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Practical XML for Java Programs : Page 4

When dealing with XML, you need a convenient representation of the XML data in memory. This article offers Java programmers a solution to achieve this goal: an easy-to-use package for handling XML data in Java.

How the Package Works
The package for handling XML data in Java contains an interface (XmlData, see Listing 1), its basic implementation (BasicXmlData, see Listing 2), and XmlReader and XmlWriter classes. XmlReader (see Listing 3) uses SAX1 or SAX2, whichever is available, to parse input into BasicXmlData. It can read from InputStream, Reader, File, or from a String. XmlWriter (see Listing 4) neatly formats XmlData and sends it to a stream or a file.

The Interface
XmlData is the interface that defines basic XML data management functionality. It has four properties:

  1. Type — an immutable String
  2. Value — a String
  3. Attributes — a Map that can be set from AttributeList, or a String array, or from a Map
  4. A collection of XmlData kids

getAttribute(String name) retrieves individual attributes and setAttribute(String name, String value) sets them. Two methods, getId() and getName(), return the values of attributes "id" and "name".

getAllKids() and getKids(String type) return a Collection of kids. You can retrieve a kid with a specified attribute value: getKid(String type, String attributeName, String attributeValue); getKid(String type, String id) is the same as getKid(String type, "id", String attrValue). You can also addKid(XmlData), removeKid(XmlData), or removeKids(String type).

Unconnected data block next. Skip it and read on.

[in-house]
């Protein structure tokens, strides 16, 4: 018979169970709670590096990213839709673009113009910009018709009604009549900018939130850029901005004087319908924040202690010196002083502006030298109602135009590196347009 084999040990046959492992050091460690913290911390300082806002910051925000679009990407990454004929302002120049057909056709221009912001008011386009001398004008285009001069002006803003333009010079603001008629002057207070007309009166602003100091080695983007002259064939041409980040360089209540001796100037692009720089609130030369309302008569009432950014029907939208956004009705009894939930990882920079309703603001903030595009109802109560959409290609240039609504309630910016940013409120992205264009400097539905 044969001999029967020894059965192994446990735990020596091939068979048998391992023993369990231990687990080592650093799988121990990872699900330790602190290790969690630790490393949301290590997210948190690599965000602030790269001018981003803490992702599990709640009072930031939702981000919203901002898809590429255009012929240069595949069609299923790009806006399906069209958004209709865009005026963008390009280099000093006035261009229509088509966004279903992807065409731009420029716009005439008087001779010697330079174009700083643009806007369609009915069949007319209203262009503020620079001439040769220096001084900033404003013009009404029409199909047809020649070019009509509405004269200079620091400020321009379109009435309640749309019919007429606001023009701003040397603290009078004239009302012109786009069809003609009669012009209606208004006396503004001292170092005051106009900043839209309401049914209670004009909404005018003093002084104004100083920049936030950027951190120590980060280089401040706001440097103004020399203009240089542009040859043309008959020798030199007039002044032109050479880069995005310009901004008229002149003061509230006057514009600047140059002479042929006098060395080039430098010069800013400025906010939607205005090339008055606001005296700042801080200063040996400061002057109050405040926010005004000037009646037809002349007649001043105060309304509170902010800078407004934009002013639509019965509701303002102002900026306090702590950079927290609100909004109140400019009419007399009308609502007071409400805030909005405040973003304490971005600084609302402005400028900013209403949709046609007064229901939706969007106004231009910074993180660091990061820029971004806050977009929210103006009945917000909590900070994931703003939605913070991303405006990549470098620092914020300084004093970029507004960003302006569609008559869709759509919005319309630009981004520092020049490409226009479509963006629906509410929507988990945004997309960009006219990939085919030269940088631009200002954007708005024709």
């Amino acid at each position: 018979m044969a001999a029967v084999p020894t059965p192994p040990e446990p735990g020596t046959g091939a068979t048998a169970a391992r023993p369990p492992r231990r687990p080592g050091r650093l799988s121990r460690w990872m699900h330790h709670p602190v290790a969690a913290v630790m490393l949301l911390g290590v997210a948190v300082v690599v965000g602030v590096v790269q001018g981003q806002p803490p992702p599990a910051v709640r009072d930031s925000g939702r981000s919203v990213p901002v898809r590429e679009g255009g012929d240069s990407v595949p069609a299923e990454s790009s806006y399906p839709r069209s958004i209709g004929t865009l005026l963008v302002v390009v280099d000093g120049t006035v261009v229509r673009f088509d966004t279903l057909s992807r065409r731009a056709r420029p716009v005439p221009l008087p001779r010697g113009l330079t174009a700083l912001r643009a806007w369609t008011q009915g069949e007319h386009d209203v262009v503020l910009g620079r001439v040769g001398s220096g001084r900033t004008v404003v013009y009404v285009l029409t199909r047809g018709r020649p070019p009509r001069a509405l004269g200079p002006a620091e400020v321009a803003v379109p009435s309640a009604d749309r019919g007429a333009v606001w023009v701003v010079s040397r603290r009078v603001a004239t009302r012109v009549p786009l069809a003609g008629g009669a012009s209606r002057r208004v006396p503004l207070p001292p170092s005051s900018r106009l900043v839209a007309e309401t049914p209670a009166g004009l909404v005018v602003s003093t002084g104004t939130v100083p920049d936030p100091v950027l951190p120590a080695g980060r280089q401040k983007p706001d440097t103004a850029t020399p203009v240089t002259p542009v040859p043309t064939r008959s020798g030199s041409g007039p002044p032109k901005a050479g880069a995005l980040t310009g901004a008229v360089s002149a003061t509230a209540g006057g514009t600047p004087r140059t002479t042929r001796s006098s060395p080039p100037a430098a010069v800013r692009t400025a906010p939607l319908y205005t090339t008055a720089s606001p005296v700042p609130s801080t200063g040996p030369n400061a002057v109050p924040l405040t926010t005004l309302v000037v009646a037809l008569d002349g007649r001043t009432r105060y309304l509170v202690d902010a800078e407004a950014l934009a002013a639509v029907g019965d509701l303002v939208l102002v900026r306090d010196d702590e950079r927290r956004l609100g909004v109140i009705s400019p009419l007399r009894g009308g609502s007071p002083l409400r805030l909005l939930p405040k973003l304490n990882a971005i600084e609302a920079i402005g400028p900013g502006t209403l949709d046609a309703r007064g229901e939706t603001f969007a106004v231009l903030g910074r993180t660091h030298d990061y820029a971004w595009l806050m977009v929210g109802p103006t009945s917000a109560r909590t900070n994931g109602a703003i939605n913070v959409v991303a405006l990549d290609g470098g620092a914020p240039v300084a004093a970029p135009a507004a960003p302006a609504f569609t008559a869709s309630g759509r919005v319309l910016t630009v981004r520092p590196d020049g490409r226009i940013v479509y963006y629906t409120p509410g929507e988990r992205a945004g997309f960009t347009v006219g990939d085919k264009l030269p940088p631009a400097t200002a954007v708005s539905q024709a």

BasicXmlData is the basic implementation of XmlData. The following constructors are available (see Listing 2 for the full list):

  public BasicXmlData (String type, String value, Collection kids); 
  public BasicXmlData (String type, String value, String[] attrs, XmlData []kids); 
  public BasicXmlData (String type, String value, AttributeList attrs); 
  public BasicXmlData (String type, String value, Map attrs, Map byType); 
  public BasicXmlData (InputStream in); 
  public BasicXmlData (URL sourceUrl); 

The following are persistence methods:

  public void save(String filename); 
  public void save(File file); 
  public void save(OutputStream os); 

These three methods help to instantiate user-defined classes that implement XmlData. The user-defined classes should also have to contain a constructor that takes XmlData as a single argument. The simplest constructor is castKids(String type, Class clazz). Look at the following example:

public class Project extends BasicXmlData  { 
  private final static String POSTFIX = ".project.xml"; 
  private final        String filename; 
  public Project(String name) throws IOException, 
                                                             ClassNotFoundException { 
    super(new File(name + POSTFIX)); 
        filename = name + POSTFIX; 
    castKids("module", Class.forName("com.borland.catkit.Module")); 

As a result, all the kids of this project are of class Module.

Another method, cast(Map typemap, XmlData.Policy policy), can recursively cast a node with all its subnodes. The classes to cast to are defined in the map typemap, type —> Class. Policy specifies behavior on error, for example:

  • XmlData.Policy.SKIP_ON_ERROR specifies that nodes that fail to cast for some reason (missing constructors, class not found) are skipped.
  • XmlData.Policy.KEEP_ON_ERROR specifies that nodes that fail to cast are kept as is.
  • XmlData.Policy.THROW_ON_ERROR specifies that no action, exceptions are not intercepted.

Yet another casting method, cast(String packageName, BasicXmlData.Policy policy), casts the whole tree into classes within a specified package. Class names are the same as types of nodes. Look at the following example:

Project project = new BasicXmlData(new File("myproject.project.xml")).cast("untitled1",

The package may be incomplete for a full-time XML professional, and similar problems exist with Java (e.g., can't override an operator, can't manipulate memory allocation). So the choice for a practical Java programmer is either flood the code with complicated SAX callbacks and obscure DOM structures, or using this package, manipulate XML data for functions such as writing several lines to get Nasdaq quotes.

Vlad Patryshev is an R&D engineer at the Java Business Unit of Borland. He recently started the myjavatools.com project. by e-mail.
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